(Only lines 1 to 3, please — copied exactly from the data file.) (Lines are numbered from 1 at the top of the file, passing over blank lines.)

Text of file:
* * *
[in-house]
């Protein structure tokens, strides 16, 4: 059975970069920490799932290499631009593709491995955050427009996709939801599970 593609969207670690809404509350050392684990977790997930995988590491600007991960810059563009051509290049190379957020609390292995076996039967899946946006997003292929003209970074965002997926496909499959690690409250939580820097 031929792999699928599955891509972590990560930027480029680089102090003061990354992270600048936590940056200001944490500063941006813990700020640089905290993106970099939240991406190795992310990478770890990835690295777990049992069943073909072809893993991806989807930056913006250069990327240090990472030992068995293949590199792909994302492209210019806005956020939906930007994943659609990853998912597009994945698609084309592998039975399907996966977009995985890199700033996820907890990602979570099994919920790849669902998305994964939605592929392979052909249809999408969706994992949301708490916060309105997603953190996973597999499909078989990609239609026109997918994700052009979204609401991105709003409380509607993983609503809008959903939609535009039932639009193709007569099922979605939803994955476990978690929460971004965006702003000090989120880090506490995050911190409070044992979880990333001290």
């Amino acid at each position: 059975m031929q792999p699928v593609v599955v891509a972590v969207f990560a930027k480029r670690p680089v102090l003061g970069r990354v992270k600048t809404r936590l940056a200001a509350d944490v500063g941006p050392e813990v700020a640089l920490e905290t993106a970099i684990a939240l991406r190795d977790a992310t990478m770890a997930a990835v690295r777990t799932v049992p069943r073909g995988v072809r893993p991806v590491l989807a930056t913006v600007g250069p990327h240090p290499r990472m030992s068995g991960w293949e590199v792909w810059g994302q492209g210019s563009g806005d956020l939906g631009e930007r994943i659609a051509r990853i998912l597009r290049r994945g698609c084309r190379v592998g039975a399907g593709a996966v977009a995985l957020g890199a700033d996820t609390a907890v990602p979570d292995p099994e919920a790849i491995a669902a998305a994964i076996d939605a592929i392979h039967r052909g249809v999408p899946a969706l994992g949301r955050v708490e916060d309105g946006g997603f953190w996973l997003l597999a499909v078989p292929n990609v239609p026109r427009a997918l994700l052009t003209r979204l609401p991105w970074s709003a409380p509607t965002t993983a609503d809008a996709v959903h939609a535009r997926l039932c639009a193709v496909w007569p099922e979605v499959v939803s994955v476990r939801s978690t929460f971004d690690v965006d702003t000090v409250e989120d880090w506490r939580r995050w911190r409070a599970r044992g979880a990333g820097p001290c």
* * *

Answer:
[in-house]
């Protein structure tokens, strides 16, 4: 059975970069920490799932290499631009593709491995955050427009996709939801599970 593609969207670690809404509350050392684990977790997930995988590491600007991960810059563009051509290049190379957020609390292995076996039967899946946006997003292929003209970074965002997926496909499959690690409250939580820097 031929792999699928599955891509972590990560930027480029680089102090003061990354992270600048936590940056200001944490500063941006813990700020640089905290993106970099939240991406190795992310990478770890990835690295777990049992069943073909072809893993991806989807930056913006250069990327240090990472030992068995293949590199792909994302492209210019806005956020939906930007994943659609990853998912597009994945698609084309592998039975399907996966977009995985890199700033996820907890990602979570099994919920790849669902998305994964939605592929392979052909249809999408969706994992949301708490916060309105997603953190996973597999499909078989990609239609026109997918994700052009979204609401991105709003409380509607993983609503809008959903939609535009039932639009193709007569099922979605939803994955476990978690929460971004965006702003000090989120880090506490995050911190409070044992979880990333001290």
């Amino acid at each position: 059975m031929q792999p699928v593609v599955v891509a972590v969207f990560a930027k480029r670690p680089v102090l003061g970069r990354v992270k600048t809404r936590l940056a200001a509350d944490v500063g941006p050392e813990v700020a640089l920490e905290t993106a970099i684990a939240l991406r190795d977790a992310t990478m770890a997930a990835v690295r777990t799932v049992p069943r073909g995988v072809r893993p991806v590491l989807a930056t913006v600007g250069p990327h240090p290499r990472m030992s068995g991960w293949e590199v792909w810059g994302q492209g210019s563009g806005d956020l939906g631009e930007r994943i659609a051509r990853i998912l597009r290049r994945g698609c084309r190379v592998g039975a399907g593709a996966v977009a995985l957020g890199a700033d996820t609390a907890v990602p979570d292995p099994e919920a790849i491995a669902a998305a994964i076996d939605a592929i392979h039967r052909g249809v999408p899946a969706l994992g949301r955050v708490e916060d309105g946006g997603f953190w996973l997003l597999a499909v078989p292929n990609v239609p026109r427009a997918l994700l052009t003209r979204l609401p991105w970074s709003a409380p509607t965002t993983a609503d809008a996709v959903h939609a535009r997926l039932c639009a193709v496909w007569p099922e979605v499959v939803s994955v476990r939801s978690t929460f971004d690690v965006d702003t000090v409250e989120d880090w506490r939580r995050w911190r409070a599970r044992g979880a990333g820097p001290c």